Golf is a four letter word… Life lessons we all need to learn

When my kids were little my husband wanted me to learn how to play golf.  I had to remind him that one of us had to take care of the kids because babysitters were hard to come by at that time for us.  He would head out to play for 5-6 hours so I dubbed golf as a four letter word and it wasn’t a good one.   Recently, I started playing golf just shy of a year ago and I learned the real reason why golf is a four letter word!  It has been interesting to learn all that golf has taught me so far.

Here are the four letters words I have learned with golf and you will be surprised which words they are…..  I promise this is not really about golf so please READ ON…

Hope:  what an eternal optimist I must be to be brand new to a game, hit it like I do and then hope that my little ball with find that little hole 200-400 yards away!  When it does it is glorious.  Even after a terrible shot, I hit my very next ball with renewed hope that it will be better.  This is a constant exercise in positive thinking.  What a great lesson for all.  There is always hope the next time you do something that it will be better or it will be different. The important thing is we just keep showing up and putting in the time and effort.

Walk:  when I walk the course everything seems so much clearer to me.  I slow down and enjoy the beauty of nature.  All the cute ducklings, the beautiful water features, the immaculate greens that someone so painstakingly kept pristine.  When I ride the cart, I don’t savor those moments and barely notice nature.  Maybe we speed through our life not noticing what is all around us and we need to slow down to enjoy it.  What are your speeding thru when you need to be walking?

Sigh:  yes, golf creates lots of moments to sigh.  The disappointment of the shot can happen not just once but over and over and over again with each shot.  You have to learn how to forget that shot as soon as it is finished and move on to the next.  This is not a new concept as athletes have been doing this for years.  However, we need to take this knowledge into our day-to-day lives and realize when something has not turned out the way we want it, just sigh and  move on that very next minute.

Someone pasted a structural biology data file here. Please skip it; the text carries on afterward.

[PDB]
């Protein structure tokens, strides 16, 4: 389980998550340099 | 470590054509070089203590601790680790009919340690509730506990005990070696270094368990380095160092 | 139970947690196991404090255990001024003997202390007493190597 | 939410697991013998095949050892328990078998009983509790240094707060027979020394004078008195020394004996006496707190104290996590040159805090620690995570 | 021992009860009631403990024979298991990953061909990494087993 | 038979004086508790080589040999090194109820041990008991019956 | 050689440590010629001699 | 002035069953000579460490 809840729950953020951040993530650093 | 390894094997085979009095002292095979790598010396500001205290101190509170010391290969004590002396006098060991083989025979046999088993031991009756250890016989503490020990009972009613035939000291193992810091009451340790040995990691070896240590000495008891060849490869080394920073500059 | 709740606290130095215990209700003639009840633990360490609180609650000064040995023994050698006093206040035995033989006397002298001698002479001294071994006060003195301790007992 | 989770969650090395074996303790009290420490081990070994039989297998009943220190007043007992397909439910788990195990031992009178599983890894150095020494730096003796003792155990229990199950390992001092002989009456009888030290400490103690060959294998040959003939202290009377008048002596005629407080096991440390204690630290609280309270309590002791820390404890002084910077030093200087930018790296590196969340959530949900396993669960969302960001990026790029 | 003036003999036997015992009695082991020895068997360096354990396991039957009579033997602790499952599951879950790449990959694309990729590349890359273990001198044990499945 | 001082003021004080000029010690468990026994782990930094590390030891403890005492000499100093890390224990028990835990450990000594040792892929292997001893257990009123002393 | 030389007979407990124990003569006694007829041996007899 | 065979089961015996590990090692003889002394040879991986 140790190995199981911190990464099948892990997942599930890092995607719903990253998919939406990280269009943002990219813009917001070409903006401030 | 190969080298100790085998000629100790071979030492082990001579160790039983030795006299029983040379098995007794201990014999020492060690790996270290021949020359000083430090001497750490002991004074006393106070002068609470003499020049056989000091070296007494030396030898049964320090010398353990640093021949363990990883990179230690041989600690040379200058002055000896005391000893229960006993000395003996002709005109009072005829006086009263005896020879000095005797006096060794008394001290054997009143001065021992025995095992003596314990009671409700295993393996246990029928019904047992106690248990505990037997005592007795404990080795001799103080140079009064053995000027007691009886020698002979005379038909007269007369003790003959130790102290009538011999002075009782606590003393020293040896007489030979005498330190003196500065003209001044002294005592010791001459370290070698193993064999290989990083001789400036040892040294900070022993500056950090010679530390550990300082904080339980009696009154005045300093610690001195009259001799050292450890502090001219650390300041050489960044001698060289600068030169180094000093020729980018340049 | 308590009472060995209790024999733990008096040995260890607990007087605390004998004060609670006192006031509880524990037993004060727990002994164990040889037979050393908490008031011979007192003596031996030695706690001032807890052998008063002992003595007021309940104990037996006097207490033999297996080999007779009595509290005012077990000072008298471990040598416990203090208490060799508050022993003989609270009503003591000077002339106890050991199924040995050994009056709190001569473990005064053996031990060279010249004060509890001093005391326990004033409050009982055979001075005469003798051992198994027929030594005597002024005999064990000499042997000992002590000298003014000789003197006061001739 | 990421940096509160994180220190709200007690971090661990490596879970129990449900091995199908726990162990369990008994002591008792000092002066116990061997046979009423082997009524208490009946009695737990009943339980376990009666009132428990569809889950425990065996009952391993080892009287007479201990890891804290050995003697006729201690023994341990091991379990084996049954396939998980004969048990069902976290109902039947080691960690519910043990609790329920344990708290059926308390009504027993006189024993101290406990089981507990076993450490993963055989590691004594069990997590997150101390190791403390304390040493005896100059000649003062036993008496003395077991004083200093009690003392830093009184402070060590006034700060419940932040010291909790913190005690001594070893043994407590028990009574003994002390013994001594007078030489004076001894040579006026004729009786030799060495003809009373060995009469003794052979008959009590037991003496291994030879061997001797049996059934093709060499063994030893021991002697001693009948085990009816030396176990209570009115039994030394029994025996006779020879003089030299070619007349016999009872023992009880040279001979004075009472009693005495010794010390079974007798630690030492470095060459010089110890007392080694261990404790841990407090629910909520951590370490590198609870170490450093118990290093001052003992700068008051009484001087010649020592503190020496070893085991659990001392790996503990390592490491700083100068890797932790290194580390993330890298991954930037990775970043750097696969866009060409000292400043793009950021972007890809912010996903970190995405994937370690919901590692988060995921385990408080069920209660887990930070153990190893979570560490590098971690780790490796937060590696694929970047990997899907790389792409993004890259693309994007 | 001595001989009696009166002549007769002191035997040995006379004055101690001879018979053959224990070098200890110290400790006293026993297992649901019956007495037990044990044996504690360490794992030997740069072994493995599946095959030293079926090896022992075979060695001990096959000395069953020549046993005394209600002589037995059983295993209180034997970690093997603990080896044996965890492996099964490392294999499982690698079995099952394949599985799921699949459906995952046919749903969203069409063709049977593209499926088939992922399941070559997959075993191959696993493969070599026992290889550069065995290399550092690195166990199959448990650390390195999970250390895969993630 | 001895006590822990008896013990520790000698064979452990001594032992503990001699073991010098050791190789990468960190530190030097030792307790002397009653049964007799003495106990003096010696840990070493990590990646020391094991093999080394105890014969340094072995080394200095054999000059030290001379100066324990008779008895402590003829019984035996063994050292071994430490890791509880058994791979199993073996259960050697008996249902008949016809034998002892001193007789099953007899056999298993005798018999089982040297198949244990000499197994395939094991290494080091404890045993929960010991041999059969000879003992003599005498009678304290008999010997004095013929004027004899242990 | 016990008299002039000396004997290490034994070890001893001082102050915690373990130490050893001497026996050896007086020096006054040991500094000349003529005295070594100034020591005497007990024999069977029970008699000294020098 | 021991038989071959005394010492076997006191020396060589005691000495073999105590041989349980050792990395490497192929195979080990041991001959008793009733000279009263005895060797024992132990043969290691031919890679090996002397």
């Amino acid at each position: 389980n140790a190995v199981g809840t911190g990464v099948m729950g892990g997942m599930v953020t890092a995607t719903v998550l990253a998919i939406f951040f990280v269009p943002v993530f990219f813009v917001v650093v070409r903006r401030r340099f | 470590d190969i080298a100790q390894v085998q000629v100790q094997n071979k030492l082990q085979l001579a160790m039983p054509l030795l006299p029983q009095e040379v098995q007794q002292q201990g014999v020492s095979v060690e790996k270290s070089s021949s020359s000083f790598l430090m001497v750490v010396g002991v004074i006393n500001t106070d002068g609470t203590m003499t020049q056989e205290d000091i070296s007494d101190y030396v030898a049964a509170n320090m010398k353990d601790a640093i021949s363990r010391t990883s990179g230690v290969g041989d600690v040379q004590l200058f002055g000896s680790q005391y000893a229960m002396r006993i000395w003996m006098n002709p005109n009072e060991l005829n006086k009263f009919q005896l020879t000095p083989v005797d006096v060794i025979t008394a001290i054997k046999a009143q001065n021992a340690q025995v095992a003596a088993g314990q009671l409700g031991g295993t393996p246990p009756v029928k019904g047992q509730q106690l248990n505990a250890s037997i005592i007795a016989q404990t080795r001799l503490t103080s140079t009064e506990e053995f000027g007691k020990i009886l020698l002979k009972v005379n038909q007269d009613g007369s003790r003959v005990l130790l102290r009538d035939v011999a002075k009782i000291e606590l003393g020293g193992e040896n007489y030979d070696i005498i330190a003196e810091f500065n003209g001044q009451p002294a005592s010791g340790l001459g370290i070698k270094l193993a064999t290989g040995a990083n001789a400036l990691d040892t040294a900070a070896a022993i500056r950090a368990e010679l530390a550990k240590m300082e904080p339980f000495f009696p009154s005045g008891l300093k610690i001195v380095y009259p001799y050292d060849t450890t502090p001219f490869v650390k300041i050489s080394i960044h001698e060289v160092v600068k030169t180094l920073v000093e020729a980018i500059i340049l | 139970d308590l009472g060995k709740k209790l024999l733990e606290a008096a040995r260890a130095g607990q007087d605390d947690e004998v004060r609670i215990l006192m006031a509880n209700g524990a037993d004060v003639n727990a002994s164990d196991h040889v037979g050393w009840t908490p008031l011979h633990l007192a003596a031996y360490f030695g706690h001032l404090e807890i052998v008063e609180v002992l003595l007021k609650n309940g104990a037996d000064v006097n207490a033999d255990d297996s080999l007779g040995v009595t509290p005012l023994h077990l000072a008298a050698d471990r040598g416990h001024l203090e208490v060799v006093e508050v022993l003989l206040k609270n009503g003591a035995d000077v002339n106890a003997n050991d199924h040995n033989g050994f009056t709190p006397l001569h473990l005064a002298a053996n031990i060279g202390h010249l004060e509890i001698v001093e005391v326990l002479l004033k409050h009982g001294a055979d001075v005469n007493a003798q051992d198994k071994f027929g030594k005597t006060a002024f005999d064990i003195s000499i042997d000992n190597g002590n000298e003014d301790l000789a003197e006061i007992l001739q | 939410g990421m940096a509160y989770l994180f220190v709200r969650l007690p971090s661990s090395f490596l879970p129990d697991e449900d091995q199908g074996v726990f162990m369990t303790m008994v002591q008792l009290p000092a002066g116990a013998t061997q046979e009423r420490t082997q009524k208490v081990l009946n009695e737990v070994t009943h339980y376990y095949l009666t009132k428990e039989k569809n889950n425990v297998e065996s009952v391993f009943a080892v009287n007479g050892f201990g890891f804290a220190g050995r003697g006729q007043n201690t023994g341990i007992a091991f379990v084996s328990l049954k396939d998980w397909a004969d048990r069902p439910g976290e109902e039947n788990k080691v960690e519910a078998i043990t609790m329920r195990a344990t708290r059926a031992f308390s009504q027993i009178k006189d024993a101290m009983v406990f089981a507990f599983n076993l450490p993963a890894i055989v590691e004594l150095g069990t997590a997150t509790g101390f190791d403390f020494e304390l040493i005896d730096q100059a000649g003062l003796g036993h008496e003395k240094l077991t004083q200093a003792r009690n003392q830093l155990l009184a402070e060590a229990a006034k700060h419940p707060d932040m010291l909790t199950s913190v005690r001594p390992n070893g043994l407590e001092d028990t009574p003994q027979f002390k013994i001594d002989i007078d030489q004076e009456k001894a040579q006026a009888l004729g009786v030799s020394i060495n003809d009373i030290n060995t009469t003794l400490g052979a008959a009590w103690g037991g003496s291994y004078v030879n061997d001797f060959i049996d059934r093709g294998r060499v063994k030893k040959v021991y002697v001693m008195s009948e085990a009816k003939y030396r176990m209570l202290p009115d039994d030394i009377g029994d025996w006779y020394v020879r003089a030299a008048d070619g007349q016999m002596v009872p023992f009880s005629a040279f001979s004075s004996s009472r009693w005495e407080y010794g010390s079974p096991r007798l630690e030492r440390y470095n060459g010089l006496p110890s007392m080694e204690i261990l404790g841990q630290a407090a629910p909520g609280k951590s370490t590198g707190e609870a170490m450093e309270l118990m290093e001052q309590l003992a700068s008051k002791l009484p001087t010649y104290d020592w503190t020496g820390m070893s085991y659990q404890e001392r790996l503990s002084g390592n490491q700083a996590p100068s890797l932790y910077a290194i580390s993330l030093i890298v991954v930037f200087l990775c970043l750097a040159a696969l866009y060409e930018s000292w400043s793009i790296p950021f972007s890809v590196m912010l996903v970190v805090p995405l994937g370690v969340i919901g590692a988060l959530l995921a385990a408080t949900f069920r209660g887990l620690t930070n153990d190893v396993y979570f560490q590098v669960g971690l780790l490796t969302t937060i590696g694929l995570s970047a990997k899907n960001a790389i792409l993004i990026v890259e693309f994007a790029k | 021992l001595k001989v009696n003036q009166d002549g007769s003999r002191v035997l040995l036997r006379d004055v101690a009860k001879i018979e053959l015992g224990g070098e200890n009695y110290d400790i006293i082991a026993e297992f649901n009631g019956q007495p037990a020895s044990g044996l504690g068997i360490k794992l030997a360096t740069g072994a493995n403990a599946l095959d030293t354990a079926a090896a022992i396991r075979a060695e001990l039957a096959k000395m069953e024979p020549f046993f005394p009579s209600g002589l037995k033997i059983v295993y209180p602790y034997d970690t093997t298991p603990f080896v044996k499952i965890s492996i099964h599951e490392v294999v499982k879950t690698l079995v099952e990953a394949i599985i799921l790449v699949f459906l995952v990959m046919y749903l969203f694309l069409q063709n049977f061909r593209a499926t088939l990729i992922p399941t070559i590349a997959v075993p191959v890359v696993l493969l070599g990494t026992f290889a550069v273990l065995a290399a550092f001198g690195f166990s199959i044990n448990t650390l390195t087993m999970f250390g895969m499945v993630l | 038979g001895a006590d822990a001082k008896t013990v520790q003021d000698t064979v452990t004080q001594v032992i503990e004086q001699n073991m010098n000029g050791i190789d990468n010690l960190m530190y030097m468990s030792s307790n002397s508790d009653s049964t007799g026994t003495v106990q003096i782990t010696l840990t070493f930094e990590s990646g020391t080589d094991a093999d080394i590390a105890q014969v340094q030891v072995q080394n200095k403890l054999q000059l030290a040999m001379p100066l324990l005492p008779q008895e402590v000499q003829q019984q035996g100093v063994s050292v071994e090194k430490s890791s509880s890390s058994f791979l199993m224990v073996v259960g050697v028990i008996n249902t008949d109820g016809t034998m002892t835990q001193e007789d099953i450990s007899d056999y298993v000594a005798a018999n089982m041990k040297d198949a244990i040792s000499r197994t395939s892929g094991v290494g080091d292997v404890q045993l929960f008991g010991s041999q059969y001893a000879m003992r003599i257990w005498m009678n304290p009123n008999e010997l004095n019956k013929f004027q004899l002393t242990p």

Cuss:  Oh the expletives I have thought, I have said and boy-oh-boy the ones I have heard.  I have also seen clubs thrown, clubs dropped and clubs pounded (not me).   I wasn’t frustrated …at first.  All I cared about was if I hit the ball in such a way that it looked pretty.  It didn’t matter where it went.  If it got air that was all it took to simply make me smile.  But the people I play with don’t think that way and as I got better I realized I had to step up my game.  Suddenly keeping score was important – not to me – but to them.  It was easier and easier to get frustrated.  After one very long 9 holes in horrible heat, I finally realized that I had lost the fun.  I had lost the adventure.  It was time to take a break.  So, instead of plowing thru when I knew my heart wasn’t in it I left after 9 holes and just recouped.  The next day I went back out with new vigor and had a much better day.  Sometimes, we just need that break and instead of grinding it out. Just a simple pause can make all the world of a difference.  If you have reached the expletive side of a project, then maybe you need to take a short breather.  Rest, refocus and recharge for the next day (maybe after cussing a lot).

High:  The feeling of true joy and elation when you make that shot and it goes exactly like you want it to.  I actually made an eagle which is two under par and for you non-golfers it’s a really big deal especially since I have not played very long (I have already been told to never expect another one!).  I hit a ball 88 yards into that ever elusive hole and I can’t recall the last time I whooped and hollered over something I have done. All of us did, so much that someone who lived in the house on that hole came running out and ran over to us.  When he got to us he said that was an eagle whoop and holler so who did it!  I have also made some really long puts that dropped right in and the same joy just can’t be contained.   It is amazing to have hit a ball in but even more importantly I have realized I have never whooped and hollered over something I have accomplished before.  I have for my kids, my friends and my husband but not for myself.  What I’ve learned is that I am taking life too seriously.  I should be shouting from the rooftops that I am a 10 year cancer survivor.  I should whoop and holler when someone tells me how much I’ve helped them.  These are pure joys!  I’ve also realized they don’t have to be big events, we’ve forgotten how to celebrate life’s moments in general.   Maybe I need to do a happy dance when I have unloaded the dishwasher because it is a task accomplished but also because I am so privileged to have one.  Maybe I need to do a happy dance when I’ve mowed the lawn – my how good it looks and my fortune to have a lawn to mow.  Why am I waiting for something major to happen to just enjoy life when the small accomplishments can be just as joyful.   What should you whoop and holler for yourself about?  When should you break out in a happy dance?